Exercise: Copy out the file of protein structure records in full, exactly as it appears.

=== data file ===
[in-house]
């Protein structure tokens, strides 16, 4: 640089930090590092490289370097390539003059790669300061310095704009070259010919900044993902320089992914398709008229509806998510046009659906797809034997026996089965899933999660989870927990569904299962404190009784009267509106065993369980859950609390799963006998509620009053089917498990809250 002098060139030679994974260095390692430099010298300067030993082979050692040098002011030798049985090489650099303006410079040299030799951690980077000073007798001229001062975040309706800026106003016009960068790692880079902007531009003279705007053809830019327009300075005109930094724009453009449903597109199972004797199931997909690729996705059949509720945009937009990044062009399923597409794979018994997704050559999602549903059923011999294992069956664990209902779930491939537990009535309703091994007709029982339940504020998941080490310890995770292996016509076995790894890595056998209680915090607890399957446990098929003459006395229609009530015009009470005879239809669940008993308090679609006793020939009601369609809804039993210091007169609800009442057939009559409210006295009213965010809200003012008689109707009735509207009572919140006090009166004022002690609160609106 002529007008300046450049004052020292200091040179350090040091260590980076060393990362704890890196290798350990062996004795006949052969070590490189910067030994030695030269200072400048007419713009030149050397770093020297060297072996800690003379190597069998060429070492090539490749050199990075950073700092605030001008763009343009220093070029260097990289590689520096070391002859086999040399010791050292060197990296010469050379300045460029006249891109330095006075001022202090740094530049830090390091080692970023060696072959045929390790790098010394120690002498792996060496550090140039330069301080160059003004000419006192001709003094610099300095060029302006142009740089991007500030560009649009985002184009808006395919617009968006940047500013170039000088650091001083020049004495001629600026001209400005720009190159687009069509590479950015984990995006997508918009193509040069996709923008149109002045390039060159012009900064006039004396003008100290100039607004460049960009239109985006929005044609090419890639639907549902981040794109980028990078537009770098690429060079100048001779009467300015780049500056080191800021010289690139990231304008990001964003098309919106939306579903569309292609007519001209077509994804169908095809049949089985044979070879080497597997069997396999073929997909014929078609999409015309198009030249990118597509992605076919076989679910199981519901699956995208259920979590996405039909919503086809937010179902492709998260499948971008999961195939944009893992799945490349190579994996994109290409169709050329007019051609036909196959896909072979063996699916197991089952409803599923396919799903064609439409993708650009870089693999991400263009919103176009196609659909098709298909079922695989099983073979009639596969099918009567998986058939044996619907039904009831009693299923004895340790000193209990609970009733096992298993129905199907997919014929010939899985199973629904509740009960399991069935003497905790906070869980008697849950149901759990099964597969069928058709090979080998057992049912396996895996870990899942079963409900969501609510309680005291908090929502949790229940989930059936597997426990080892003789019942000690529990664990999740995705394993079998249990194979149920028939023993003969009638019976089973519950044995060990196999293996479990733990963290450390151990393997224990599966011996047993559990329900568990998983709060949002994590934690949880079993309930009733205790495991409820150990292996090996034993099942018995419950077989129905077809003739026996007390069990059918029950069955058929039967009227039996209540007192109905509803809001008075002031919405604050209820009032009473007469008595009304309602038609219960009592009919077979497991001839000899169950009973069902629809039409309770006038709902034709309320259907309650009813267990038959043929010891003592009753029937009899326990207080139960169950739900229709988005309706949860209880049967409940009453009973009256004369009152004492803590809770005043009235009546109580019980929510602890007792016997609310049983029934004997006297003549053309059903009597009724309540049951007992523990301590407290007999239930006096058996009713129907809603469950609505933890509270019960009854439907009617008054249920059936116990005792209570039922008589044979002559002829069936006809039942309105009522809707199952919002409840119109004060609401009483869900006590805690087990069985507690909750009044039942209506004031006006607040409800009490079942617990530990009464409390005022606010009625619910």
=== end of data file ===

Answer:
[in-house]
């Protein structure tokens, strides 16, 4: 640089930090590092490289370097390539003059790669300061310095704009070259010919900044993902320089992914398709008229509806998510046009659906797809034997026996089965899933999660989870927990569904299962404190009784009267509106065993369980859950609390799963006998509620009053089917498990809250 002098060139030679994974260095390692430099010298300067030993082979050692040098002011030798049985090489650099303006410079040299030799951690980077000073007798001229001062975040309706800026106003016009960068790692880079902007531009003279705007053809830019327009300075005109930094724009453009449903597109199972004797199931997909690729996705059949509720945009937009990044062009399923597409794979018994997704050559999602549903059923011999294992069956664990209902779930491939537990009535309703091994007709029982339940504020998941080490310890995770292996016509076995790894890595056998209680915090607890399957446990098929003459006395229609009530015009009470005879239809669940008993308090679609006793020939009601369609809804039993210091007169609800009442057939009559409210006295009213965010809200003012008689109707009735509207009572919140006090009166004022002690609160609106 002529007008300046450049004052020292200091040179350090040091260590980076060393990362704890890196290798350990062996004795006949052969070590490189910067030994030695030269200072400048007419713009030149050397770093020297060297072996800690003379190597069998060429070492090539490749050199990075950073700092605030001008763009343009220093070029260097990289590689520096070391002859086999040399010791050292060197990296010469050379300045460029006249891109330095006075001022202090740094530049830090390091080692970023060696072959045929390790790098010394120690002498792996060496550090140039330069301080160059003004000419006192001709003094610099300095060029302006142009740089991007500030560009649009985002184009808006395919617009968006940047500013170039000088650091001083020049004495001629600026001209400005720009190159687009069509590479950015984990995006997508918009193509040069996709923008149109002045390039060159012009900064006039004396003008100290100039607004460049960009239109985006929005044609090419890639639907549902981040794109980028990078537009770098690429060079100048001779009467300015780049500056080191800021010289690139990231304008990001964003098309919106939306579903569309292609007519001209077509994804169908095809049949089985044979070879080497597997069997396999073929997909014929078609999409015309198009030249990118597509992605076919076989679910199981519901699956995208259920979590996405039909919503086809937010179902492709998260499948971008999961195939944009893992799945490349190579994996994109290409169709050329007019051609036909196959896909072979063996699916197991089952409803599923396919799903064609439409993708650009870089693999991400263009919103176009196609659909098709298909079922695989099983073979009639596969099918009567998986058939044996619907039904009831009693299923004895340790000193209990609970009733096992298993129905199907997919014929010939899985199973629904509740009960399991069935003497905790906070869980008697849950149901759990099964597969069928058709090979080998057992049912396996895996870990899942079963409900969501609510309680005291908090929502949790229940989930059936597997426990080892003789019942000690529990664990999740995705394993079998249990194979149920028939023993003969009638019976089973519950044995060990196999293996479990733990963290450390151990393997224990599966011996047993559990329900568990998983709060949002994590934690949880079993309930009733205790495991409820150990292996090996034993099942018995419950077989129905077809003739026996007390069990059918029950069955058929039967009227039996209540007192109905509803809001008075002031919405604050209820009032009473007469008595009304309602038609219960009592009919077979497991001839000899169950009973069902629809039409309770006038709902034709309320259907309650009813267990038959043929010891003592009753029937009899326990207080139960169950739900229709988005309706949860209880049967409940009453009973009256004369009152004492803590809770005043009235009546109580019980929510602890007792016997609310049983029934004997006297003549053309059903009597009724309540049951007992523990301590407290007999239930006096058996009713129907809603469950609505933890509270019960009854439907009617008054249920059936116990005792209570039922008589044979002559002829069936006809039942309105009522809707199952919002409840119109004060609401009483869900006590805690087990069985507690909750009044039942209506004031006006607040409800009490079942617990530990009464409390005022606010009625619910």